Induction treatment is often required before a full MDM ratifies details of the ongoing management plan (which should include full details of the response assessment).

Research and clinical trials:

Participation in clinical trials, registries and tissue banking is considered a standard of care for patients with AML.


The lead clinician’s responsibilities include:

  • discussing a timeframe for diagnosis and treatment options with the patient and/or carer
  • explaining the role of the multidisciplinary team in treatment planning and ongoing care
  • encouraging discussion about the diagnosis, prognosis, advance care planning and palliative care while clarifying the patient’s wishes, needs, beliefs and expectations, and their ability to comprehend the communication
  • providing appropriate information and referral to support services as required
  • communicating with the patient’s GP about the diagnosis, treatment plan and recommendations from multidisciplinary meetings (MDMs).



Morphological assessment to identify APL should be conducted immediately and the result conveyed to the treating physician as soon as possible.

For all patients with AML, other results necessary for immediate management decisions should be available within 72 hours of the patient presenting.

Establish intent of treatment

  • Curative
  • Anti-leukaemia therapy to improve quality of life and/or longevity without expectation of cure
  • Symptom palliation including active supportive care

Treatment options to induce remission

Patients fit for intensive chemotherapy: Induction chemotherapy should ideally only be started when all diagnostic criteria have been satisfied. Once patients are in remission, consolidation therapy is always indicated when cure is the intention.

Patients not fit for intensive chemotherapy: Referral to a clinical trial should be a priority. Available treatment options include low-dose chemotherapy, hypomethylating agents for select patients, or palliative/supportive care to control symptoms.

Allogeneic stem cell transplant: Should be considered for select patients (refer to the AML optimal care pathway).

Radiation therapy: May be used for symptom control and occasionally for treating extramedullary disease.

Other treatment options

Acute promyelocytic leukaemia

Rapid initiation of APL-specific therapy is essential and, in some cases, may precede formal confirmation of the diagnosis.

Refractory disease

  • Allogeneic stem cell transplant for select patients.
  • Palliative systemic treatment is often a reasonable option.
  • Clinical trials and experimental therapy should be considered.

Palliative care

Early referral to palliative care can improve quality of life and in some cases survival. Referral should be based on need, not prognosis. For more, visit the Palliative Care Australia website.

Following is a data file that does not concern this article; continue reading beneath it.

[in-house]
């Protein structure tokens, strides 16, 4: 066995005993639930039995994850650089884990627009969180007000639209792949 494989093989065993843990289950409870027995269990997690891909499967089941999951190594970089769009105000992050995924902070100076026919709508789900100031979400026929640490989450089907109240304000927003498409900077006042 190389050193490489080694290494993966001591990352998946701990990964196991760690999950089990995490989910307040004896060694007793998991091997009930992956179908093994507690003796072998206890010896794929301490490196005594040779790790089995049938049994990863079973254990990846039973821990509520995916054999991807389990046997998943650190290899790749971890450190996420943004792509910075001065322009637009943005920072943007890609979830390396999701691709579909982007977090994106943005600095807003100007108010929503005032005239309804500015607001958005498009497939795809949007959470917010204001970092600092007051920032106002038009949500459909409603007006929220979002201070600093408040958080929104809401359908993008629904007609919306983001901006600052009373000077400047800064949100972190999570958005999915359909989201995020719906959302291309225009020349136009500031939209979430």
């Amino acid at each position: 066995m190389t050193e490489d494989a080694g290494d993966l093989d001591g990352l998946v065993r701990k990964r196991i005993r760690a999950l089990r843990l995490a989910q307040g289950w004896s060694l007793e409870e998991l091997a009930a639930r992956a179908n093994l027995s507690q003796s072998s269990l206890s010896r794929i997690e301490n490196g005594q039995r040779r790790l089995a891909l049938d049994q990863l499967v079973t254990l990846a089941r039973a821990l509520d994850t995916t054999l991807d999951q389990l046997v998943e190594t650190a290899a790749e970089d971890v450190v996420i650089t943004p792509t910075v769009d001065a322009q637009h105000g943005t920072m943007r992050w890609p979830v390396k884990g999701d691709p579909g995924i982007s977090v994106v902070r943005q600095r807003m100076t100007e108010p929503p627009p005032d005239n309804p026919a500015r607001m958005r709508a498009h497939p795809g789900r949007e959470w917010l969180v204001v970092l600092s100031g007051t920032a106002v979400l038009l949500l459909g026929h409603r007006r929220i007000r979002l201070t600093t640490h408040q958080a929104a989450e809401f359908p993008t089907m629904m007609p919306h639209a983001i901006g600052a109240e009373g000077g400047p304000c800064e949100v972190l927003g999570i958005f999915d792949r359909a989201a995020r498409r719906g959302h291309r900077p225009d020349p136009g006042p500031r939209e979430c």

The lead clinician and team’s responsibilities include:

  • discussing treatment options with the patient and/or carer including the intent of treatment as well as risks and benefits
  • discussing advance care planning with the patient and/or carer where appropriate
  • communicating the treatment plan to the patient’s GP
  • helping patients to find appropriate support for exercise programs where appropriate to improve treatment outcomes.



Induction therapy should begin promptly after diagnosis and confirmation of a treatment plan.

Consolidation therapy should begin within six weeks of induction chemotherapy starting.

Donor searches should begin as soon as the patient’s risk status is known.

Provide a treatment and follow-up summary to the patient, carer and GP outlining:

  • the diagnosis, including tests performed and results
  • treatment received (types and date)
  • current toxicities (severity, management and expected outcomes)
  • interventions and treatment plans from other health professionals
  • potential long-term and late effects of treatment and care of these
  • supportive care services provided
  • a follow-up schedule, including tests required and timing
  • contact information for key healthcare providers who can offer support for lifestyle modification
  • a process for rapid re-entry to medical services for suspected recurrence.


  • The lead clinician’s responsibilities include:
  • explaining the treatment summary and follow-up care plan to the patient and/or carer
  • informing the patient and/or carer about secondary prevention and healthy living
  • discussing the follow-up care plan with the patient’s GP.



Relapse occurs in more than 50% of patients. Most cases of relapsed AML are diagnosed through routine follow-up or by the patient presenting with symptoms.


Evaluate each patient for whether referral to the original multidisciplinary team is appropriate. Treatment will depend on the location and extent of disease, previous management and the patient’s preferences. Supportive care is integral to the care of all patients with relapsed or refractory AML.

Advance care planning

Advance care planning is important for all patients but especially those with advanced disease. It allows them to plan for their future health and personal care by thinking about their values and preferences. This can guide future treatment if the patient is unable to speak for themselves.

Survivorship and palliative care

Survivorship and palliative care should be addressed and offered early. Early referral to palliative care can improve quality of life and in some cases survival. Referral should be based on need, not prognosis.


The lead clinician and team’s responsibilities include:

  • explaining the treatment intent, likely outcomes and side effects to the patient and/or carer and the patient’s GP.


Palliative care

Consider a referral to palliative care. Ensure an advance care directive is in place.


The lead clinician’s responsibilities include:

  • being open about the prognosis and discussing palliative care options with the patient
  • establishing transition plans to ensure the patient’s needs and goals are considered in the appropriate environment.


Visit our guides to best cancer care webpage for consumer guides. Visit our OCP webpage for the optimal care pathway and instructions on how to import these guides into your GP software.